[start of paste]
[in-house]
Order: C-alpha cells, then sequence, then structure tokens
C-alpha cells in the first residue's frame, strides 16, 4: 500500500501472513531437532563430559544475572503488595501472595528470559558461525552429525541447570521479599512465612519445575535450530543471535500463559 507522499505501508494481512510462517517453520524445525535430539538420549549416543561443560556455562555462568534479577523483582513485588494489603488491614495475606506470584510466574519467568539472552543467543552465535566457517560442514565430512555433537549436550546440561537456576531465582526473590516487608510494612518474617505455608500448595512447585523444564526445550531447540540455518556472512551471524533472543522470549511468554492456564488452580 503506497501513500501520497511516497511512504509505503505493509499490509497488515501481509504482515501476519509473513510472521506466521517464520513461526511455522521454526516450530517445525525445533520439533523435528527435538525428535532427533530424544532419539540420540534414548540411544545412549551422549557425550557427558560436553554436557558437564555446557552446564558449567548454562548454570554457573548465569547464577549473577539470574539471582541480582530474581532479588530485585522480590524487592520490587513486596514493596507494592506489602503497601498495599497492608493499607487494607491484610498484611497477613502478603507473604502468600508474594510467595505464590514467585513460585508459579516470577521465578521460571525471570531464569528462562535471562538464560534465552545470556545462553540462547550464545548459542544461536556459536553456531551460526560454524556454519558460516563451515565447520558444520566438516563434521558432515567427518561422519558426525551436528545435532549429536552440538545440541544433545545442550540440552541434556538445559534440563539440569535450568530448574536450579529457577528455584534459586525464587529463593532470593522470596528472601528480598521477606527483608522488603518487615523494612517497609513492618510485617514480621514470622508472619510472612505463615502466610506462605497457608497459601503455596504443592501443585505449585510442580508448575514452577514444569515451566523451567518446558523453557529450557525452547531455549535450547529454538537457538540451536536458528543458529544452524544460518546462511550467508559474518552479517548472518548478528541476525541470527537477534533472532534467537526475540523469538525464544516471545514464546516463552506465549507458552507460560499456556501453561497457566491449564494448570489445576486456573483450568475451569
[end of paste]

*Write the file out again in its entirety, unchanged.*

[in-house]
Order: C-alpha cells, then sequence, then structure tokens
C-alpha cells in the first residue's frame, strides 16, 4: 500500500501472513531437532563430559544475572503488595501472595528470559558461525552429525541447570521479599512465612519445575535450530543471535500463559 507522499505501508494481512510462517517453520524445525535430539538420549549416543561443560556455562555462568534479577523483582513485588494489603488491614495475606506470584510466574519467568539472552543467543552465535566457517560442514565430512555433537549436550546440561537456576531465582526473590516487608510494612518474617505455608500448595512447585523444564526445550531447540540455518556472512551471524533472543522470549511468554492456564488452580 503506497501513500501520497511516497511512504509505503505493509499490509497488515501481509504482515501476519509473513510472521506466521517464520513461526511455522521454526516450530517445525525445533520439533523435528527435538525428535532427533530424544532419539540420540534414548540411544545412549551422549557425550557427558560436553554436557558437564555446557552446564558449567548454562548454570554457573548465569547464577549473577539470574539471582541480582530474581532479588530485585522480590524487592520490587513486596514493596507494592506489602503497601498495599497492608493499607487494607491484610498484611497477613502478603507473604502468600508474594510467595505464590514467585513460585508459579516470577521465578521460571525471570531464569528462562535471562538464560534465552545470556545462553540462547550464545548459542544461536556459536553456531551460526560454524556454519558460516563451515565447520558444520566438516563434521558432515567427518561422519558426525551436528545435532549429536552440538545440541544433545545442550540440552541434556538445559534440563539440569535450568530448574536450579529457577528455584534459586525464587529463593532470593522470596528472601528480598521477606527483608522488603518487615523494612517497609513492618510485617514480621514470622508472619510472612505463615502466610506462605497457608497459601503455596504443592501443585505449585510442580508448575514452577514444569515451566523451567518446558523453557529450557525452547531455549535450547529454538537457538540451536536458528543458529544452524544460518546462511550467508559474518552479517548472518548478528541476525541470527537477534533472532534467537526475540523469538525464544516471545514464546516463552506465549507458552507460560499456556501453561497457566491449564494448570489445576486456573483450568475451569